Kubel and schwimmwagen production keep the Wolfsburg factory running, but not anywhere near its full capacity. In fact, during the entire war the factory – the biggest purpose-built industrial plant in Germany – operated at less than half its capacity. The problem wasn’t one of capability but was simply that the Nazis viewed Hitler’s Volkswagen project as sacrosanct and despite pressing war needs, no one attempted to divert the factory from its original purpose. Alongside the factory the “City of the KDF Wagens” continued to grow, becoming home to some 50,000 residents by the war’s end.

Nevertheless, Ferry Porsche and Anton Peich’s pestering for more contracts resulted in a handful of military contracts falling to the Wolfsburg plant. A section of the factory was given over to production of wings, fuselages and fuel tanks for Junkers bombers. They also built Mercedes-Benz truck engines under license, and there was a vehicle maintenance facility for servicing trucks. Late in the war the plant manufactured the wings and fuselages for V-1 flying bombs. Like a boomerang, the flying bomb, would come back to haunt them all, almost destroying the entire Volkswagen project.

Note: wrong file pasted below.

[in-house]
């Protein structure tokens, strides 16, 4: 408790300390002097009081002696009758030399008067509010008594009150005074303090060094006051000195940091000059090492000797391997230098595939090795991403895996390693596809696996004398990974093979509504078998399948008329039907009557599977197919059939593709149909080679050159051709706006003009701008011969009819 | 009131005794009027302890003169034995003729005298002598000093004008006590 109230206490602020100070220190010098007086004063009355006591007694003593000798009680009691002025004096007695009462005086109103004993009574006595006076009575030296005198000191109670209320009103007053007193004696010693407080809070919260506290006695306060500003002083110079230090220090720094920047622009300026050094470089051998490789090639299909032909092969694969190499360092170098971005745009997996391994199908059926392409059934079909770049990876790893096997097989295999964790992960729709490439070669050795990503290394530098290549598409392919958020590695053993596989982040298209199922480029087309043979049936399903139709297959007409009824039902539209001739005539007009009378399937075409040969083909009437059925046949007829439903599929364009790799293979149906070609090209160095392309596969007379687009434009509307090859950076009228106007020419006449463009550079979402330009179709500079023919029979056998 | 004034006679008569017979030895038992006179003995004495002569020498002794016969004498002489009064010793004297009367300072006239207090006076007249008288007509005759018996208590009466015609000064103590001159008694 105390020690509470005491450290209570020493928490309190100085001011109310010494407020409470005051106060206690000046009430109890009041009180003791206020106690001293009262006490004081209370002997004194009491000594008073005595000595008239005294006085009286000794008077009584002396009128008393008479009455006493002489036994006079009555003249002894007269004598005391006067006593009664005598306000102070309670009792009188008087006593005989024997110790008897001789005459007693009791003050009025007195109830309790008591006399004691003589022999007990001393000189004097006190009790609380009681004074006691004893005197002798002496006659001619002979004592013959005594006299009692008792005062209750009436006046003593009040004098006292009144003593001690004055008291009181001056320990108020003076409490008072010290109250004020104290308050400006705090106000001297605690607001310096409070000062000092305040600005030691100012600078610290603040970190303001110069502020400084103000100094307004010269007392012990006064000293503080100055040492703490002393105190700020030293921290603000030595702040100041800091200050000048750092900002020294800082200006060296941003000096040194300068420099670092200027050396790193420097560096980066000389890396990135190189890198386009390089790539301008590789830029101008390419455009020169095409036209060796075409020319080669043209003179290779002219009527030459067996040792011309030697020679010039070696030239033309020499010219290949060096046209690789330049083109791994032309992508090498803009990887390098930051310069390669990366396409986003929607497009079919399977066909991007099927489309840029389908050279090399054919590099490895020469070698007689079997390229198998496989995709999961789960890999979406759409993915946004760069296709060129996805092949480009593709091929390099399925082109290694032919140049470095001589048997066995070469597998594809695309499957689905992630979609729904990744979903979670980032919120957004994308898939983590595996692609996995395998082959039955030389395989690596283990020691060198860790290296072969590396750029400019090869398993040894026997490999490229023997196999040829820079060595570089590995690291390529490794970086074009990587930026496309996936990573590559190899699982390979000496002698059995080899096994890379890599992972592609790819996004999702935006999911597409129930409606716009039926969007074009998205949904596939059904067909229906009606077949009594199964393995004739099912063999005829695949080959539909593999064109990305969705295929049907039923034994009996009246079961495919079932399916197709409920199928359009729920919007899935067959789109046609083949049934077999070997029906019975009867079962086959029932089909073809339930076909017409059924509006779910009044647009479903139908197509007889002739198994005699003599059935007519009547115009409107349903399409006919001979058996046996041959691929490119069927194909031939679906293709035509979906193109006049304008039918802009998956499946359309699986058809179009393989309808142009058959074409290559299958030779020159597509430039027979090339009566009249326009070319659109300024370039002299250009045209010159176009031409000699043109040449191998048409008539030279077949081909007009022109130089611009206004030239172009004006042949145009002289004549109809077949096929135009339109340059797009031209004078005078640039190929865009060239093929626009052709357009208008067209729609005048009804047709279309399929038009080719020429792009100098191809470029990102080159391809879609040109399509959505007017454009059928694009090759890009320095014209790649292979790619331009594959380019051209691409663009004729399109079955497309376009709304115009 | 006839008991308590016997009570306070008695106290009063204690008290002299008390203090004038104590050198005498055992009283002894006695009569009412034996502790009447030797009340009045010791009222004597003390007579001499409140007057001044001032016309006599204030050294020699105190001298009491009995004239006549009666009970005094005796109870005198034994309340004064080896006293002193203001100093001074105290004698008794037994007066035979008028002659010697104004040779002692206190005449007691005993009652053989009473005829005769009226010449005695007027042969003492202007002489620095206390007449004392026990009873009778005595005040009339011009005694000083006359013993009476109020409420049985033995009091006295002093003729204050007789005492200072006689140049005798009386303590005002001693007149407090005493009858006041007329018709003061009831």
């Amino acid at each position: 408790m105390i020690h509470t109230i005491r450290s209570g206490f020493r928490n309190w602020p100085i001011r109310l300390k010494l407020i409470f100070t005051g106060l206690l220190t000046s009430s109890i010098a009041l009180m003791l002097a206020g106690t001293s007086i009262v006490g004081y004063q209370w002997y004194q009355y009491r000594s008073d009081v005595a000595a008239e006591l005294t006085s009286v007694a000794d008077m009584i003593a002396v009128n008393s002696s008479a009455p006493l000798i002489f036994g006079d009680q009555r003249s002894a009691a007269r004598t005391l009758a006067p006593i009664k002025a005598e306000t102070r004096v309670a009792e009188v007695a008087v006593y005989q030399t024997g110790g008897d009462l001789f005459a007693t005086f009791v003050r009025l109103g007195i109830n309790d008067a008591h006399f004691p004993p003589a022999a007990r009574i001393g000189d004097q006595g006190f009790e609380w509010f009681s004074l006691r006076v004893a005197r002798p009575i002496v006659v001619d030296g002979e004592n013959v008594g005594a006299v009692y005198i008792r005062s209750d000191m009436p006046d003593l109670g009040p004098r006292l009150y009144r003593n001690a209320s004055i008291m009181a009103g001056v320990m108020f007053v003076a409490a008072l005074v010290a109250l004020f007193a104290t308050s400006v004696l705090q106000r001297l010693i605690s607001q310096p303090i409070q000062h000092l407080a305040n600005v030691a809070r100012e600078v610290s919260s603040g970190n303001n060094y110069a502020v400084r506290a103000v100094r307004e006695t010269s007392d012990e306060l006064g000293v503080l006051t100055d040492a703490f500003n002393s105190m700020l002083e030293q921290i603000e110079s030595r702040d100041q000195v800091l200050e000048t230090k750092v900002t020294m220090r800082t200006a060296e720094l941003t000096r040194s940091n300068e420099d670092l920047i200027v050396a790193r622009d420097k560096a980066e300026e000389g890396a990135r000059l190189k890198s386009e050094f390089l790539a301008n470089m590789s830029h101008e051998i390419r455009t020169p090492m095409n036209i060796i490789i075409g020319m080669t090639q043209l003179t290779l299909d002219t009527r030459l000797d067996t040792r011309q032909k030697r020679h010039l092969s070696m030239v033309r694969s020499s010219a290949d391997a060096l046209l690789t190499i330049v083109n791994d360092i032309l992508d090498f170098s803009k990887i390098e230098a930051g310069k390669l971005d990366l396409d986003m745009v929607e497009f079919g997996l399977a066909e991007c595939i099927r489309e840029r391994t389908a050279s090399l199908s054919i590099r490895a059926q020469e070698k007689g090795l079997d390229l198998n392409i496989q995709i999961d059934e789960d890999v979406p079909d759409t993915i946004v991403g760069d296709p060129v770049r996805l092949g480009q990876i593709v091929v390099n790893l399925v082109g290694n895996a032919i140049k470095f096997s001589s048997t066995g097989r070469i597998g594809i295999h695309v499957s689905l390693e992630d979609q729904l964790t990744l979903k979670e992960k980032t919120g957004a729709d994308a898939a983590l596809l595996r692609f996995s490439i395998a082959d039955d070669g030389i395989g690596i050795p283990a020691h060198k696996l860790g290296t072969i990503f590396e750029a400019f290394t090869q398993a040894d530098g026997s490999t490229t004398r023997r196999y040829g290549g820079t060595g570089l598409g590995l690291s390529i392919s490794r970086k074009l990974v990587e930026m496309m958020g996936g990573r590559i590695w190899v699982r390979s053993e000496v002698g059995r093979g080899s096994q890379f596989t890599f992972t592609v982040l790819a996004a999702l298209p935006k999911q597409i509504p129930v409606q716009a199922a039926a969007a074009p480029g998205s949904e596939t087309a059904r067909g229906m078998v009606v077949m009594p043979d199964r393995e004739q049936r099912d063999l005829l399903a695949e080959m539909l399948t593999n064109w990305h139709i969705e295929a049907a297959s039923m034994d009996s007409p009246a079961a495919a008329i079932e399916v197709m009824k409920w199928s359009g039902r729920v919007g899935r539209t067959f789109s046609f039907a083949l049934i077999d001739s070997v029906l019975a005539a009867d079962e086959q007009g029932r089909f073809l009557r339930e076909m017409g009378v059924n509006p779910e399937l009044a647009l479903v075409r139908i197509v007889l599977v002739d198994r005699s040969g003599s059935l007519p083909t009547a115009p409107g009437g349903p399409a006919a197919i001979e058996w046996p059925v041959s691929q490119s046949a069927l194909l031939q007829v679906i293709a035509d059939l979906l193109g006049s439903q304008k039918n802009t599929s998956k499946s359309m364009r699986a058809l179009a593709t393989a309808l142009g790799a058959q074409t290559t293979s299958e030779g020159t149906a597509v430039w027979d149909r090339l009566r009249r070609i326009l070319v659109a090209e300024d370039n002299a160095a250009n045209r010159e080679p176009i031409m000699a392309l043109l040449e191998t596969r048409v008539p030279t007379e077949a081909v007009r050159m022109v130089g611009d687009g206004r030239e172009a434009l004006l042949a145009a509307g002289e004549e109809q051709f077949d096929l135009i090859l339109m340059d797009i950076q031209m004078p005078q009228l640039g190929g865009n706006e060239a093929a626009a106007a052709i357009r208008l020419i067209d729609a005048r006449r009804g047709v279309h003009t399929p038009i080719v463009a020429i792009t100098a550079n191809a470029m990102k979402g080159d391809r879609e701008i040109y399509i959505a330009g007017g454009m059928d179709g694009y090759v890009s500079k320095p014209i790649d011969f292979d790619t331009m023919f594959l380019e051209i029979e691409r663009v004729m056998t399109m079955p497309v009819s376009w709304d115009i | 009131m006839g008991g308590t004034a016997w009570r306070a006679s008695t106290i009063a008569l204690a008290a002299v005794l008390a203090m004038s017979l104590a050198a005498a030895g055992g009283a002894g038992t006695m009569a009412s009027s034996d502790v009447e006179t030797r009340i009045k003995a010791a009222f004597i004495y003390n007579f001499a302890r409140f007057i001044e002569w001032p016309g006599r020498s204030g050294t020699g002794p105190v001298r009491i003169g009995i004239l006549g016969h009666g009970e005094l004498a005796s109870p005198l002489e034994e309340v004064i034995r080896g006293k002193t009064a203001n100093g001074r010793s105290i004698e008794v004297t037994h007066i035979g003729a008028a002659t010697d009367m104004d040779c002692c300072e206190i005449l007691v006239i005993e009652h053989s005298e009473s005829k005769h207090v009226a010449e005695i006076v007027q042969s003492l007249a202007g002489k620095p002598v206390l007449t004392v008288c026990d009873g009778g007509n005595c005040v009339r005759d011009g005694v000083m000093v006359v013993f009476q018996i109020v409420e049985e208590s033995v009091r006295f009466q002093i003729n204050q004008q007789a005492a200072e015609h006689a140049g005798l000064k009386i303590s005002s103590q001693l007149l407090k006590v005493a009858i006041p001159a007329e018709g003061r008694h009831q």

The Great Engineer and the Mighty Mouse
While Ferry Porsche was running the Volkswagen venture, Ferdinand Porsche was applying his talents to something entirely different. Hitler rewarded his favourite engineer with the post of Inspector General of Tank Design to oversee the next generation of German battle tanks. Germany started the war with four tank types, ranging from the Panzer I light scouting tanks through to the Panzer IV medium battle tanks. Light and fast, these tanks were the cornerstone of Germany’s Blitzkrieg and more than adequate to deal with the poor quality British, French and continental tanks they came up against. But on the Russian front the Germans confronted Russian heavy armour that was qualitatively more advanced than anything they'd faced before.  The nature of tank warfare quickly changed from one of rapid manoeuvre to something more akin to a slogging match.